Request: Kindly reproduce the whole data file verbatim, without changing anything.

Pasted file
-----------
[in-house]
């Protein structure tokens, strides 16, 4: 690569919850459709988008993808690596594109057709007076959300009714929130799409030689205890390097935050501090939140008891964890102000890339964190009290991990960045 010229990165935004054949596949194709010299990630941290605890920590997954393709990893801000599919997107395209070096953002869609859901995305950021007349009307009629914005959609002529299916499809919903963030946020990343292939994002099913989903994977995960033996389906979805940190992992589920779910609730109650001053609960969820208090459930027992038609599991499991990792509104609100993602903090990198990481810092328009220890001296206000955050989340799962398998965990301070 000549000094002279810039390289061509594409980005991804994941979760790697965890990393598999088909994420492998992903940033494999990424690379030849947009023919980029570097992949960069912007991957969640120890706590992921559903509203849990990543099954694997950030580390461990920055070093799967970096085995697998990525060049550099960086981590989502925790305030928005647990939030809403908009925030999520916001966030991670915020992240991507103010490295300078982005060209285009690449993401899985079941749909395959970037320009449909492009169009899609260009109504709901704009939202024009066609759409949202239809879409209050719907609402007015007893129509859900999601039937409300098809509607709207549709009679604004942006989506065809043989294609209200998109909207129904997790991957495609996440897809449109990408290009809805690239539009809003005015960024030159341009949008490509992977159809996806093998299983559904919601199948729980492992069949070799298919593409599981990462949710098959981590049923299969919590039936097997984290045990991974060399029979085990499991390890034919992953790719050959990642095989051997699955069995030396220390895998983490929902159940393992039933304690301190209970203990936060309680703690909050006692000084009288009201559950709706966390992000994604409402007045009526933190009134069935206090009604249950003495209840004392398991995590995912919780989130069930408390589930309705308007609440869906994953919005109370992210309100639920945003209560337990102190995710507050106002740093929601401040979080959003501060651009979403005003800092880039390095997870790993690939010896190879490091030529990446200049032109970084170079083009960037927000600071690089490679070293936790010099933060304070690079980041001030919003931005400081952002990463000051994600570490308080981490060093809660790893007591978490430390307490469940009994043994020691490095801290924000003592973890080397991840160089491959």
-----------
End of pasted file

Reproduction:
[in-house]
């Protein structure tokens, strides 16, 4: 690569919850459709988008993808690596594109057709007076959300009714929130799409030689205890390097935050501090939140008891964890102000890339964190009290991990960045 010229990165935004054949596949194709010299990630941290605890920590997954393709990893801000599919997107395209070096953002869609859901995305950021007349009307009629914005959609002529299916499809919903963030946020990343292939994002099913989903994977995960033996389906979805940190992992589920779910609730109650001053609960969820208090459930027992038609599991499991990792509104609100993602903090990198990481810092328009220890001296206000955050989340799962398998965990301070 000549000094002279810039390289061509594409980005991804994941979760790697965890990393598999088909994420492998992903940033494999990424690379030849947009023919980029570097992949960069912007991957969640120890706590992921559903509203849990990543099954694997950030580390461990920055070093799967970096085995697998990525060049550099960086981590989502925790305030928005647990939030809403908009925030999520916001966030991670915020992240991507103010490295300078982005060209285009690449993401899985079941749909395959970037320009449909492009169009899609260009109504709901704009939202024009066609759409949202239809879409209050719907609402007015007893129509859900999601039937409300098809509607709207549709009679604004942006989506065809043989294609209200998109909207129904997790991957495609996440897809449109990408290009809805690239539009809003005015960024030159341009949008490509992977159809996806093998299983559904919601199948729980492992069949070799298919593409599981990462949710098959981590049923299969919590039936097997984290045990991974060399029979085990499991390890034919992953790719050959990642095989051997699955069995030396220390895998983490929902159940393992039933304690301190209970203990936060309680703690909050006692000084009288009201559950709706966390992000994604409402007045009526933190009134069935206090009604249950003495209840004392398991995590995912919780989130069930408390589930309705308007609440869906994953919005109370992210309100639920945003209560337990102190995710507050106002740093929601401040979080959003501060651009979403005003800092880039390095997870790993690939010896190879490091030529990446200049032109970084170079083009960037927000600071690089490679070293936790010099933060304070690079980041001030919003931005400081952002990463000051994600570490308080981490060093809660790893007591978490430390307490469940009994043994020691490095801290924000003592973890080397991840160089491959």